Optimism/Pessimism: The SeeSaw of Higher Education in India

As I continue my trainings on “Student Centered Learning”, I find myself swaying in many directions.  Some days I’m totally optimistic as I connect and listen and share with young Indian faculty, who are so bright, enthusiastic, and dedicated to their work as teachers.  They are very open to new ideas, so hungry for real learning in their classrooms, and full of energy.  Many are tech-savvy and understand the importance of using technology.  And all seem really passionate about equality and justice, and their role in developing the talents of their very heterogeneous student groups.

Then I’m depressed and overwhelmed!  The Indian higher education system is so rigid.  Classes are huge, classroom spaces are small, and everyone has been brought up in a system dominated by lecture, memorization and exams.  The faculty themselves complain about the environment and feel quite helpless to change this state-dominated, antiquated system.  Many of the colleges lack basic technology infrastructure- most classrooms don’t have proper internet connections and have marginally functional projection systems.  What business do I have encouraging these hard working teachers to adopt totally new methods in a system that encourages the opposite, that puts up roadblocks at every turn?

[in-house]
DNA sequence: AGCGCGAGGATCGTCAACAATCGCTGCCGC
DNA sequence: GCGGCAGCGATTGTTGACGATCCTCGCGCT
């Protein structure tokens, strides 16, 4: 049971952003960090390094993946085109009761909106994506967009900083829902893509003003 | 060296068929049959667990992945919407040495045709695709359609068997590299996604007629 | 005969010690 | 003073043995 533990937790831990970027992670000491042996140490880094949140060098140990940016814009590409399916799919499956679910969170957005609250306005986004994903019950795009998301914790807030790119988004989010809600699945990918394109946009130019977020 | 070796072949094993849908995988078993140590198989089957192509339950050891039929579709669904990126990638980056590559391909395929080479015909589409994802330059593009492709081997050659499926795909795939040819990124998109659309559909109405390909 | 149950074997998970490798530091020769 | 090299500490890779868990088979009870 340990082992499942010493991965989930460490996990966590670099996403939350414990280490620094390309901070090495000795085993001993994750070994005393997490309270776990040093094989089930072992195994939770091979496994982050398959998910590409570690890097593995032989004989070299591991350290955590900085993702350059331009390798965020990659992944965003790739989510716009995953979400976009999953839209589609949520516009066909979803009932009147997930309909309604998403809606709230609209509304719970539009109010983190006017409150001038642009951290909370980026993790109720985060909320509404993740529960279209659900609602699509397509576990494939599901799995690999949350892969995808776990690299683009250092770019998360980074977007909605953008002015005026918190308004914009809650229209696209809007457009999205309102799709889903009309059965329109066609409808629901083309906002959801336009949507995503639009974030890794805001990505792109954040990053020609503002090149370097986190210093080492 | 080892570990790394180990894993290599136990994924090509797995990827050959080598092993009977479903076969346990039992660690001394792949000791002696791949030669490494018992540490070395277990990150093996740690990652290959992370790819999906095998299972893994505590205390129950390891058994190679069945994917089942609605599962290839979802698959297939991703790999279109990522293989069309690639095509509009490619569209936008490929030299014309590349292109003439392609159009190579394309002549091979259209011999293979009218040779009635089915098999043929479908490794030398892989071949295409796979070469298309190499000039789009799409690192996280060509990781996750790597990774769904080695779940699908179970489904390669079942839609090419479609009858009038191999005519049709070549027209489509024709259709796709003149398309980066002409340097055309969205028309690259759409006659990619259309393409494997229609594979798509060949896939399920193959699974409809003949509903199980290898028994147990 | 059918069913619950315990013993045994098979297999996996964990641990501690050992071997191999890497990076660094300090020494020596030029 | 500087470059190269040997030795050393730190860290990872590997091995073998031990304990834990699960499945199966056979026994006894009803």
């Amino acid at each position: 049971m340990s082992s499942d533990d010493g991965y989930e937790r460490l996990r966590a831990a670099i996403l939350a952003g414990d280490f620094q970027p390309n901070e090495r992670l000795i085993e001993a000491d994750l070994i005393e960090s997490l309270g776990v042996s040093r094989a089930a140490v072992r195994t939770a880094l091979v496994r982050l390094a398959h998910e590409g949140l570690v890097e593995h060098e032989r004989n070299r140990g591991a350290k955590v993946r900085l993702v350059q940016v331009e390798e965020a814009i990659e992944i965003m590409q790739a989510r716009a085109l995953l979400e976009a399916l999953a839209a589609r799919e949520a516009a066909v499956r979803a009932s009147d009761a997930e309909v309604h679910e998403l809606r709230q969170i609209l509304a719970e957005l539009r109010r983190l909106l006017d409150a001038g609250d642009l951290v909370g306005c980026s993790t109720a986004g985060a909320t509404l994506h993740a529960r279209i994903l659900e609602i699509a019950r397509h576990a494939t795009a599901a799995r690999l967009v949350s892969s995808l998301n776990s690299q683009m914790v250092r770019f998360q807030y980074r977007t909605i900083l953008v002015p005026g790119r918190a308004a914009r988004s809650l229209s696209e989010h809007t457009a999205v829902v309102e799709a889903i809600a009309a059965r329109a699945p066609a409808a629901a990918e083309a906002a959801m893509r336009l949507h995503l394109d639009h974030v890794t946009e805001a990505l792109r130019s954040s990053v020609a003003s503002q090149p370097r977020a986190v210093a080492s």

And then the next day I’m excited again!  I can sense that I am making a difference as I watch these folks talk and interact and learn from each other, share ideas, and write lesson plans. My training a few days at a women’s college was again so inspiring- watch these lovely, bright young faculty share lesson plans with each other incorporating new activities into their classroom plans.

How does change happen?  From the grassroots or from above, or both?  India’s institutional systems seem so rigid- perhaps there will be a very slow movement from India’s faculty or even the corporate sector to improve classroom pedagogy.  I’ll be offering several Trainers Programs in March- I hope to leave behind a cadre of skilled trainers who can come back to their departments and carry on the mission of “student centered learning”.


One Comment Add yours

  1. Adele Strasser says:

    So encouraging just to see them giving voice to their own thinking/creativity with each other face to face. Hopefully they are able to give voice to those who administer their work environment.


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